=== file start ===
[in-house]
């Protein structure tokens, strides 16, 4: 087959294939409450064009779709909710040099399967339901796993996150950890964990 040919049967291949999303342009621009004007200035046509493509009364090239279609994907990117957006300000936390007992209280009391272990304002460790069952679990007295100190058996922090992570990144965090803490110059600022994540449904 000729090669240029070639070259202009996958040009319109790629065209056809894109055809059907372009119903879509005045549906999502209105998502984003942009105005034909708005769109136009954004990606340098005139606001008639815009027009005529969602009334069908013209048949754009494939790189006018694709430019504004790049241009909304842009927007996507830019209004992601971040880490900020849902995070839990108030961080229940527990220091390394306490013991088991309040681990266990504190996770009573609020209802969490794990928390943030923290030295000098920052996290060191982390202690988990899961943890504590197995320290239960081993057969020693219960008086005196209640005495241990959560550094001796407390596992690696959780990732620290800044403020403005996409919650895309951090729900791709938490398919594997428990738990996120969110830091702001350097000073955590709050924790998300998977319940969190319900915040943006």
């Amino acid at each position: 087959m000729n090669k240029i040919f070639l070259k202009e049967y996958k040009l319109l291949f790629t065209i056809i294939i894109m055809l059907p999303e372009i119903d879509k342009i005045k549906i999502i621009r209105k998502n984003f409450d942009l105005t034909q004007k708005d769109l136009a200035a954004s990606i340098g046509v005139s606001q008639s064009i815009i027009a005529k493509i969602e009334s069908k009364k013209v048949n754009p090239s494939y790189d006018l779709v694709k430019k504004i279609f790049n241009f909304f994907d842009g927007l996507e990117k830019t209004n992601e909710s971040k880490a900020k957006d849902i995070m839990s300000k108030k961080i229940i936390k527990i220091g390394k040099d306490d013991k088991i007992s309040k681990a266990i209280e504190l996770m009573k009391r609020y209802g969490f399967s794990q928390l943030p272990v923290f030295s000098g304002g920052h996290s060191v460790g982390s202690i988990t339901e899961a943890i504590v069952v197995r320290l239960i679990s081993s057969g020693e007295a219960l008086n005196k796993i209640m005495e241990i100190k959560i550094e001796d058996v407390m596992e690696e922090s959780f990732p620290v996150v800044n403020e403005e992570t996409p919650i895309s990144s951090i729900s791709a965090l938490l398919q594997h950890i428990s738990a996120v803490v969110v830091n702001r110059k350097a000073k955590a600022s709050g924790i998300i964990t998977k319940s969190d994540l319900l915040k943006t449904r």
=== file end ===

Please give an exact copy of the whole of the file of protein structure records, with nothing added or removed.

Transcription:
[in-house]
């Protein structure tokens, strides 16, 4: 087959294939409450064009779709909710040099399967339901796993996150950890964990 040919049967291949999303342009621009004007200035046509493509009364090239279609994907990117957006300000936390007992209280009391272990304002460790069952679990007295100190058996922090992570990144965090803490110059600022994540449904 000729090669240029070639070259202009996958040009319109790629065209056809894109055809059907372009119903879509005045549906999502209105998502984003942009105005034909708005769109136009954004990606340098005139606001008639815009027009005529969602009334069908013209048949754009494939790189006018694709430019504004790049241009909304842009927007996507830019209004992601971040880490900020849902995070839990108030961080229940527990220091390394306490013991088991309040681990266990504190996770009573609020209802969490794990928390943030923290030295000098920052996290060191982390202690988990899961943890504590197995320290239960081993057969020693219960008086005196209640005495241990959560550094001796407390596992690696959780990732620290800044403020403005996409919650895309951090729900791709938490398919594997428990738990996120969110830091702001350097000073955590709050924790998300998977319940969190319900915040943006």
């Amino acid at each position: 087959m000729n090669k240029i040919f070639l070259k202009e049967y996958k040009l319109l291949f790629t065209i056809i294939i894109m055809l059907p999303e372009i119903d879509k342009i005045k549906i999502i621009r209105k998502n984003f409450d942009l105005t034909q004007k708005d769109l136009a200035a954004s990606i340098g046509v005139s606001q008639s064009i815009i027009a005529k493509i969602e009334s069908k009364k013209v048949n754009p090239s494939y790189d006018l779709v694709k430019k504004i279609f790049n241009f909304f994907d842009g927007l996507e990117k830019t209004n992601e909710s971040k880490a900020k957006d849902i995070m839990s300000k108030k961080i229940i936390k527990i220091g390394k040099d306490d013991k088991i007992s309040k681990a266990i209280e504190l996770m009573k009391r609020y209802g969490f399967s794990q928390l943030p272990v923290f030295s000098g304002g920052h996290s060191v460790g982390s202690i988990t339901e899961a943890i504590v069952v197995r320290l239960i679990s081993s057969g020693e007295a219960l008086n005196k796993i209640m005495e241990i100190k959560i550094e001796d058996v407390m596992e690696e922090s959780f990732p620290v996150v800044n403020e403005e992570t996409p919650i895309s990144s951090i729900s791709a965090l938490l398919q594997h950890i428990s738990a996120v803490v969110v830091n702001r110059k350097a000073k955590a600022s709050g924790i998300i964990t998977k319940s969190d994540l319900l915040k943006t449904r």